PREREVOLUTIONARY ROOTS
Since the 1950s, Salafi thought -- in its general sense, which includes Muslim Brotherhood ideology -- has entered Iran from the east and west. Following World War II, Sayyid Gholam Reza Saeedi (1895-1990), an Iranian religious author and translator, traveled to India and acquired extensive knowledge about the international Muslim community and elite. When he returned home, he began to translate works by Abul Ala Maududi -- the main ideologue of Pakistani group Jamaat al-Islamiyah and a prominent Salafi -- as well as other Muslim thinkers (e.g., Muhammad Iqbal). A prolific author, Saeedi played a significant role in introducing Persian readers to Indian Muslim concerns and the challenges of founding a new country, Pakistan. His works opened a new window to Iran's religious world, influencing younger readers who were seeking new ideas on Islam in order to ease their frustration with the religious establishment and confront ideological threats (especially the communist wave that was taking over Iran's intellectual environment at the time).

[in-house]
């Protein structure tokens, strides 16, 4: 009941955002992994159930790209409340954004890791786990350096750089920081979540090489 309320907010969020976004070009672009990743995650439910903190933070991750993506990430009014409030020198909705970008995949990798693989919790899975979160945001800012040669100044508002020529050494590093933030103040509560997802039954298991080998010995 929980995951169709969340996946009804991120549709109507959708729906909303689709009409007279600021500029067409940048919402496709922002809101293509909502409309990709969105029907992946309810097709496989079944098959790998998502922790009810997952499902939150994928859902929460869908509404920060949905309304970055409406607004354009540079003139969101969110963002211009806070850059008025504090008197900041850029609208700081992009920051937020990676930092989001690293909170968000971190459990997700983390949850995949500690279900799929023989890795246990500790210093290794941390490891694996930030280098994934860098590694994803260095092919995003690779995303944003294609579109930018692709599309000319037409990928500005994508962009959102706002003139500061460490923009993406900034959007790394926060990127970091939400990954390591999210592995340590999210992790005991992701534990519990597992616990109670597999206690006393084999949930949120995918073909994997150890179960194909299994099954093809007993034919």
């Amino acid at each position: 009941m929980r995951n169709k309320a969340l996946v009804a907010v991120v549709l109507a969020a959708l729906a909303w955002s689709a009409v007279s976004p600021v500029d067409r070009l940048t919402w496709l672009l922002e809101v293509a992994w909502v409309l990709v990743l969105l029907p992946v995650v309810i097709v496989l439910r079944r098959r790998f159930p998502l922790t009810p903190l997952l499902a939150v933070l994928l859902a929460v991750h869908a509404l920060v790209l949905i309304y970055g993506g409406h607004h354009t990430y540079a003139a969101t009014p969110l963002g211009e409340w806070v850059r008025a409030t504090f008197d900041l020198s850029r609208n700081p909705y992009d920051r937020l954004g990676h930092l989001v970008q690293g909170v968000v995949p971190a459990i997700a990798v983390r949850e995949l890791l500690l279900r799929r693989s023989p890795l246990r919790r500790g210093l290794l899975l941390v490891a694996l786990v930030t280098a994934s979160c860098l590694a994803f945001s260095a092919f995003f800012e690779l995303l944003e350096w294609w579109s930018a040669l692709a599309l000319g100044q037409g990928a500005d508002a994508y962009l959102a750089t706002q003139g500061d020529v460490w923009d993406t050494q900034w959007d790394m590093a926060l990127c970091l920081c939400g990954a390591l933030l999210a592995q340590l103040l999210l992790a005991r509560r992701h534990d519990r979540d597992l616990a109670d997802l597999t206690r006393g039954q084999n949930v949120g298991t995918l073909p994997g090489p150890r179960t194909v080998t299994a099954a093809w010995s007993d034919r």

Meanwhile, other prerevolutionary Iranian thinkers introduced the country to the Salafist ideas of Egypt's Muslim Brotherhood. In the late 1940s, cleric Navab Safavi formed Fadayan-e Islam, the first Iranian Islamist group to establish relations with the Brotherhood and produce Persian translations of its writings, including the works of theoretician Sayyed Qutb. Another prominent cleric, Sayyid Hadi Khosrow Shahi (b. 1938), translated writings from Algerian, Tunisian, and Palestinian Islamists in addition to Brotherhood works. These and other translators were essentially political activists who sought to raise their countrymen's awareness of Muslim issues outside Iran. For example, the Islamist works they reproduced eventually created a new political question in Iran: the Palestine question.